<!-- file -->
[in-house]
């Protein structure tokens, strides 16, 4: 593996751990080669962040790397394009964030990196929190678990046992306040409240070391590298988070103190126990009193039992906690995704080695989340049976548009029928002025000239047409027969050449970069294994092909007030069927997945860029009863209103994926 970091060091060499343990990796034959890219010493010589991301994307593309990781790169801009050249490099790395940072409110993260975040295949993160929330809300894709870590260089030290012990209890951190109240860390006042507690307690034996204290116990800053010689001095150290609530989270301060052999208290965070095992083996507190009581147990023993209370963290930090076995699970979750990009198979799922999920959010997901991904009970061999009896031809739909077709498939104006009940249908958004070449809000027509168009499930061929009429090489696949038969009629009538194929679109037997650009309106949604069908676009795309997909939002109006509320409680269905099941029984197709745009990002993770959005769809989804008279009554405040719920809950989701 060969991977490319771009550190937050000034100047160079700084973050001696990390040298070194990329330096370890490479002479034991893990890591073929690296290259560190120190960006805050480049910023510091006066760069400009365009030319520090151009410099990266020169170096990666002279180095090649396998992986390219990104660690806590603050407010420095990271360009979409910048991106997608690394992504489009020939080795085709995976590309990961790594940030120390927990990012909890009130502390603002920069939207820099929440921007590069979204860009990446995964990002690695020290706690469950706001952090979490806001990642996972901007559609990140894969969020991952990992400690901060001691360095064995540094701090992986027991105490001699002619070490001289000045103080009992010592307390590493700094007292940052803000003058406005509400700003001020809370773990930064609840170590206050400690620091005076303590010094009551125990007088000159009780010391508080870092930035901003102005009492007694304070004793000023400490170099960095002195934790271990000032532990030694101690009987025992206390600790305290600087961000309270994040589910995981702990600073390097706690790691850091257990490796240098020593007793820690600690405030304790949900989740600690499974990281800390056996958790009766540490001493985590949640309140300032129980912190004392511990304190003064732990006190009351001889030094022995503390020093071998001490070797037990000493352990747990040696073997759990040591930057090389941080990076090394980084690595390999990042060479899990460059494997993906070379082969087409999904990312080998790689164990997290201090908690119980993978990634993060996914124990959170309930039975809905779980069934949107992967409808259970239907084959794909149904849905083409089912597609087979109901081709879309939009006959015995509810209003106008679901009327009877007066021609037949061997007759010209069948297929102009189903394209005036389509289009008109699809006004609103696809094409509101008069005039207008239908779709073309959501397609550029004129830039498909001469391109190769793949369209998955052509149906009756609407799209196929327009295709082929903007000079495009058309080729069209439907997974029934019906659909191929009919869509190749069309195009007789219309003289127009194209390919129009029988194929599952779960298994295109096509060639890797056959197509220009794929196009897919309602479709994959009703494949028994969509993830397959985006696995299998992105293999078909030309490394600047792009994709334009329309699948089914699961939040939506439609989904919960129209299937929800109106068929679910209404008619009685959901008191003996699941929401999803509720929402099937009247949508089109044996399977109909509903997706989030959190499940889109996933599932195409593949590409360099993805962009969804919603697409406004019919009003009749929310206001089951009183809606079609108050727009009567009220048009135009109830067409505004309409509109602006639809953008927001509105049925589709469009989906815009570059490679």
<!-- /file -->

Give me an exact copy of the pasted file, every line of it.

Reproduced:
[in-house]
């Protein structure tokens, strides 16, 4: 593996751990080669962040790397394009964030990196929190678990046992306040409240070391590298988070103190126990009193039992906690995704080695989340049976548009029928002025000239047409027969050449970069294994092909007030069927997945860029009863209103994926 970091060091060499343990990796034959890219010493010589991301994307593309990781790169801009050249490099790395940072409110993260975040295949993160929330809300894709870590260089030290012990209890951190109240860390006042507690307690034996204290116990800053010689001095150290609530989270301060052999208290965070095992083996507190009581147990023993209370963290930090076995699970979750990009198979799922999920959010997901991904009970061999009896031809739909077709498939104006009940249908958004070449809000027509168009499930061929009429090489696949038969009629009538194929679109037997650009309106949604069908676009795309997909939002109006509320409680269905099941029984197709745009990002993770959005769809989804008279009554405040719920809950989701 060969991977490319771009550190937050000034100047160079700084973050001696990390040298070194990329330096370890490479002479034991893990890591073929690296290259560190120190960006805050480049910023510091006066760069400009365009030319520090151009410099990266020169170096990666002279180095090649396998992986390219990104660690806590603050407010420095990271360009979409910048991106997608690394992504489009020939080795085709995976590309990961790594940030120390927990990012909890009130502390603002920069939207820099929440921007590069979204860009990446995964990002690695020290706690469950706001952090979490806001990642996972901007559609990140894969969020991952990992400690901060001691360095064995540094701090992986027991105490001699002619070490001289000045103080009992010592307390590493700094007292940052803000003058406005509400700003001020809370773990930064609840170590206050400690620091005076303590010094009551125990007088000159009780010391508080870092930035901003102005009492007694304070004793000023400490170099960095002195934790271990000032532990030694101690009987025992206390600790305290600087961000309270994040589910995981702990600073390097706690790691850091257990490796240098020593007793820690600690405030304790949900989740600690499974990281800390056996958790009766540490001493985590949640309140300032129980912190004392511990304190003064732990006190009351001889030094022995503390020093071998001490070797037990000493352990747990040696073997759990040591930057090389941080990076090394980084690595390999990042060479899990460059494997993906070379082969087409999904990312080998790689164990997290201090908690119980993978990634993060996914124990959170309930039975809905779980069934949107992967409808259970239907084959794909149904849905083409089912597609087979109901081709879309939009006959015995509810209003106008679901009327009877007066021609037949061997007759010209069948297929102009189903394209005036389509289009008109699809006004609103696809094409509101008069005039207008239908779709073309959501397609550029004129830039498909001469391109190769793949369209998955052509149906009756609407799209196929327009295709082929903007000079495009058309080729069209439907997974029934019906659909191929009919869509190749069309195009007789219309003289127009194209390919129009029988194929599952779960298994295109096509060639890797056959197509220009794929196009897919309602479709994959009703494949028994969509993830397959985006696995299998992105293999078909030309490394600047792009994709334009329309699948089914699961939040939506439609989904919960129209299937929800109106068929679910209404008619009685959901008191003996699941929401999803509720929402099937009247949508089109044996399977109909509903997706989030959190499940889109996933599932195409593949590409360099993805962009969804919603697409406004019919009003009749929310206001089951009183809606079609108050727009009567009220048009135009109830067409505004309409509109602006639809953008927001509105049925589709469009989906815009570059490679």